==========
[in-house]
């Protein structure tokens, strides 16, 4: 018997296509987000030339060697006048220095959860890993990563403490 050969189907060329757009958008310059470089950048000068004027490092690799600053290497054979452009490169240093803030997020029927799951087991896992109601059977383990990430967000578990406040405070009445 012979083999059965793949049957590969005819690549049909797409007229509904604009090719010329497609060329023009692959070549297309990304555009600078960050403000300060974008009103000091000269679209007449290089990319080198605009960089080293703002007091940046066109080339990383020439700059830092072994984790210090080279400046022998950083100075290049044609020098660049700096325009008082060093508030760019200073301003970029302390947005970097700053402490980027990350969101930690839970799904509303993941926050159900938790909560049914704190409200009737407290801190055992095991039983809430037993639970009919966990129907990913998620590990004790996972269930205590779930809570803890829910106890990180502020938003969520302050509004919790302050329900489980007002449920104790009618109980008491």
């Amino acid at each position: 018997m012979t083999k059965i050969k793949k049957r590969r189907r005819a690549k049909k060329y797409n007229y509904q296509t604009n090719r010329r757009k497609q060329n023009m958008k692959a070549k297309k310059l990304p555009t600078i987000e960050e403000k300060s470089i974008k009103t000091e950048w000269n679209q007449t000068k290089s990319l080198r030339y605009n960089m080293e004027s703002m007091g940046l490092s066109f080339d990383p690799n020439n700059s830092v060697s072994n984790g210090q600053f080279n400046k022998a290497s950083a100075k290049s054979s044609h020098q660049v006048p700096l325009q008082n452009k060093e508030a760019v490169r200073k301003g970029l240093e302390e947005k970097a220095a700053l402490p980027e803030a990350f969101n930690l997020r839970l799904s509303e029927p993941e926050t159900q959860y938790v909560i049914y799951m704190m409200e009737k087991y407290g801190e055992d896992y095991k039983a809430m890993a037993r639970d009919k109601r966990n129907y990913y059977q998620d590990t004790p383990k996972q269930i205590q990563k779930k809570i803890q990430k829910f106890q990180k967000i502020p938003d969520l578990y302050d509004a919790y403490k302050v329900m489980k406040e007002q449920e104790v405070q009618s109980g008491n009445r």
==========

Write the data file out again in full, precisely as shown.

[in-house]
């Protein structure tokens, strides 16, 4: 018997296509987000030339060697006048220095959860890993990563403490 050969189907060329757009958008310059470089950048000068004027490092690799600053290497054979452009490169240093803030997020029927799951087991896992109601059977383990990430967000578990406040405070009445 012979083999059965793949049957590969005819690549049909797409007229509904604009090719010329497609060329023009692959070549297309990304555009600078960050403000300060974008009103000091000269679209007449290089990319080198605009960089080293703002007091940046066109080339990383020439700059830092072994984790210090080279400046022998950083100075290049044609020098660049700096325009008082060093508030760019200073301003970029302390947005970097700053402490980027990350969101930690839970799904509303993941926050159900938790909560049914704190409200009737407290801190055992095991039983809430037993639970009919966990129907990913998620590990004790996972269930205590779930809570803890829910106890990180502020938003969520302050509004919790302050329900489980007002449920104790009618109980008491």
């Amino acid at each position: 018997m012979t083999k059965i050969k793949k049957r590969r189907r005819a690549k049909k060329y797409n007229y509904q296509t604009n090719r010329r757009k497609q060329n023009m958008k692959a070549k297309k310059l990304p555009t600078i987000e960050e403000k300060s470089i974008k009103t000091e950048w000269n679209q007449t000068k290089s990319l080198r030339y605009n960089m080293e004027s703002m007091g940046l490092s066109f080339d990383p690799n020439n700059s830092v060697s072994n984790g210090q600053f080279n400046k022998a290497s950083a100075k290049s054979s044609h020098q660049v006048p700096l325009q008082n452009k060093e508030a760019v490169r200073k301003g970029l240093e302390e947005k970097a220095a700053l402490p980027e803030a990350f969101n930690l997020r839970l799904s509303e029927p993941e926050t159900q959860y938790v909560i049914y799951m704190m409200e009737k087991y407290g801190e055992d896992y095991k039983a809430m890993a037993r639970d009919k109601r966990n129907y990913y059977q998620d590990t004790p383990k996972q269930i205590q990563k779930k809570i803890q990430k829910f106890q990180k967000i502020p938003d969520l578990y302050d509004a919790y403490k302050v329900m489980k406040e007002q449920e104790v405070q009618s109980g008491n009445r």